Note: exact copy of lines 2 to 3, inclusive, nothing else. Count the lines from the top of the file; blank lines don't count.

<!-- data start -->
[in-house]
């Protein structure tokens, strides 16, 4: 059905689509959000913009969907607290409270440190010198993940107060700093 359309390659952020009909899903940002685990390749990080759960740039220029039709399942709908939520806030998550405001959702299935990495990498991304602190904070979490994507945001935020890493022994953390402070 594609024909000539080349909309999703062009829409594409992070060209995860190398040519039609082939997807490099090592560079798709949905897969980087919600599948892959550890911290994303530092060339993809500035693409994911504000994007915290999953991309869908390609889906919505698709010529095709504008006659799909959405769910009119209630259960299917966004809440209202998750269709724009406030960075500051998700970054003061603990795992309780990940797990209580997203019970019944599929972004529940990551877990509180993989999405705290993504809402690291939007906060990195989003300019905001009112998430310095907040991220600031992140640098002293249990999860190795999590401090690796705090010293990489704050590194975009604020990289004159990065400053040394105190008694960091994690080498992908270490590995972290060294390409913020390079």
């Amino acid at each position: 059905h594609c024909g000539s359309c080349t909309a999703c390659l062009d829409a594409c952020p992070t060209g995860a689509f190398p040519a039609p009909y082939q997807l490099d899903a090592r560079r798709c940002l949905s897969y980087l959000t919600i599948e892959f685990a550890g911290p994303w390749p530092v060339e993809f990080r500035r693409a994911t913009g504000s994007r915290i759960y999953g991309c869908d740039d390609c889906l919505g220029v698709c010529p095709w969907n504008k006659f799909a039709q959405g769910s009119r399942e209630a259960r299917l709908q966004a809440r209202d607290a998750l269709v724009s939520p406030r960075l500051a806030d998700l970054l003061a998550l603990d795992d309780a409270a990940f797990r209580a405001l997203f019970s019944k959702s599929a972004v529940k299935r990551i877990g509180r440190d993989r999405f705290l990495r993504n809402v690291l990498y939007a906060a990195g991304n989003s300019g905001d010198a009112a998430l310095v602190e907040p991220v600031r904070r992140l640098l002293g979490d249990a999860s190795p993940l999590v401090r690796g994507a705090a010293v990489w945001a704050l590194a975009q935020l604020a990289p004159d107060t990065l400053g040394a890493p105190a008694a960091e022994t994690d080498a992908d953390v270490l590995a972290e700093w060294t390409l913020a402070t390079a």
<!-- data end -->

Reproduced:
């Protein structure tokens, strides 16, 4: 059905689509959000913009969907607290409270440190010198993940107060700093 359309390659952020009909899903940002685990390749990080759960740039220029039709399942709908939520806030998550405001959702299935990495990498991304602190904070979490994507945001935020890493022994953390402070 594609024909000539080349909309999703062009829409594409992070060209995860190398040519039609082939997807490099090592560079798709949905897969980087919600599948892959550890911290994303530092060339993809500035693409994911504000994007915290999953991309869908390609889906919505698709010529095709504008006659799909959405769910009119209630259960299917966004809440209202998750269709724009406030960075500051998700970054003061603990795992309780990940797990209580997203019970019944599929972004529940990551877990509180993989999405705290993504809402690291939007906060990195989003300019905001009112998430310095907040991220600031992140640098002293249990999860190795999590401090690796705090010293990489704050590194975009604020990289004159990065400053040394105190008694960091994690080498992908270490590995972290060294390409913020390079």
């Amino acid at each position: 059905h594609c024909g000539s359309c080349t909309a999703c390659l062009d829409a594409c952020p992070t060209g995860a689509f190398p040519a039609p009909y082939q997807l490099d899903a090592r560079r798709c940002l949905s897969y980087l959000t919600i599948e892959f685990a550890g911290p994303w390749p530092v060339e993809f990080r500035r693409a994911t913009g504000s994007r915290i759960y999953g991309c869908d740039d390609c889906l919505g220029v698709c010529p095709w969907n504008k006659f799909a039709q959405g769910s009119r399942e209630a259960r299917l709908q966004a809440r209202d607290a998750l269709v724009s939520p406030r960075l500051a806030d998700l970054l003061a998550l603990d795992d309780a409270a990940f797990r209580a405001l997203f019970s019944k959702s599929a972004v529940k299935r990551i877990g509180r440190d993989r999405f705290l990495r993504n809402v690291l990498y939007a906060a990195g991304n989003s300019g905001d010198a009112a998430l310095v602190e907040p991220v600031r904070r992140l640098l002293g979490d249990a999860s190795p993940l999590v401090r690796g994507a705090a010293v990489w945001a704050l590194a975009q935020l604020a990289p004159d107060t990065l400053g040394a890493p105190a008694a960091e022994t994690d080498a992908d953390v270490l590995a972290e700093w060294t390409l913020a402070t390079a």